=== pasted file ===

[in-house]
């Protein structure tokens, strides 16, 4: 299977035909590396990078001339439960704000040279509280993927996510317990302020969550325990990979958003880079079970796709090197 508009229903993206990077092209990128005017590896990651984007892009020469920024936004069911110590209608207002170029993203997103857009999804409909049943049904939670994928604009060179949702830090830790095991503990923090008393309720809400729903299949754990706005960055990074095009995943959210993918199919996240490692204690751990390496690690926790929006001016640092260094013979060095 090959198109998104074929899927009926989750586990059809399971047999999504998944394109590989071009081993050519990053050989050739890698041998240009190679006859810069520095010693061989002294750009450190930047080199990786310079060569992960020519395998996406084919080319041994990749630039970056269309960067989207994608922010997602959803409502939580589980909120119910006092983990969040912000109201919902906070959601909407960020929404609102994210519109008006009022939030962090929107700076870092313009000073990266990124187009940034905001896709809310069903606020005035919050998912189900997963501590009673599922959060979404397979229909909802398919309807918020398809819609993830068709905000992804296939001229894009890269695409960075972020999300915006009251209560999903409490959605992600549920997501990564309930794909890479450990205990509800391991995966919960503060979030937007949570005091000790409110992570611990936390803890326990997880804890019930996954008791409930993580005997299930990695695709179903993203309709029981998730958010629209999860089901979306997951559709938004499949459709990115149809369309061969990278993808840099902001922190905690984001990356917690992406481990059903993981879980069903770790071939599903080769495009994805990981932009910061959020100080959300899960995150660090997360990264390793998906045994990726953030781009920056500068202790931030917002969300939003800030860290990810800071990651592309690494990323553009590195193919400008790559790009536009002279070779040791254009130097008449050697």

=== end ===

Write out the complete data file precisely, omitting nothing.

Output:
[in-house]
């Protein structure tokens, strides 16, 4: 299977035909590396990078001339439960704000040279509280993927996510317990302020969550325990990979958003880079079970796709090197 508009229903993206990077092209990128005017590896990651984007892009020469920024936004069911110590209608207002170029993203997103857009999804409909049943049904939670994928604009060179949702830090830790095991503990923090008393309720809400729903299949754990706005960055990074095009995943959210993918199919996240490692204690751990390496690690926790929006001016640092260094013979060095 090959198109998104074929899927009926989750586990059809399971047999999504998944394109590989071009081993050519990053050989050739890698041998240009190679006859810069520095010693061989002294750009450190930047080199990786310079060569992960020519395998996406084919080319041994990749630039970056269309960067989207994608922010997602959803409502939580589980909120119910006092983990969040912000109201919902906070959601909407960020929404609102994210519109008006009022939030962090929107700076870092313009000073990266990124187009940034905001896709809310069903606020005035919050998912189900997963501590009673599922959060979404397979229909909802398919309807918020398809819609993830068709905000992804296939001229894009890269695409960075972020999300915006009251209560999903409490959605992600549920997501990564309930794909890479450990205990509800391991995966919960503060979030937007949570005091000790409110992570611990936390803890326990997880804890019930996954008791409930993580005997299930990695695709179903993203309709029981998730958010629209999860089901979306997951559709938004499949459709990115149809369309061969990278993808840099902001922190905690984001990356917690992406481990059903993981879980069903770790071939599903080769495009994805990981932009910061959020100080959300899960995150660090997360990264390793998906045994990726953030781009920056500068202790931030917002969300939003800030860290990810800071990651592309690494990323553009590195193919400008790559790009536009002279070779040791254009130097008449050697």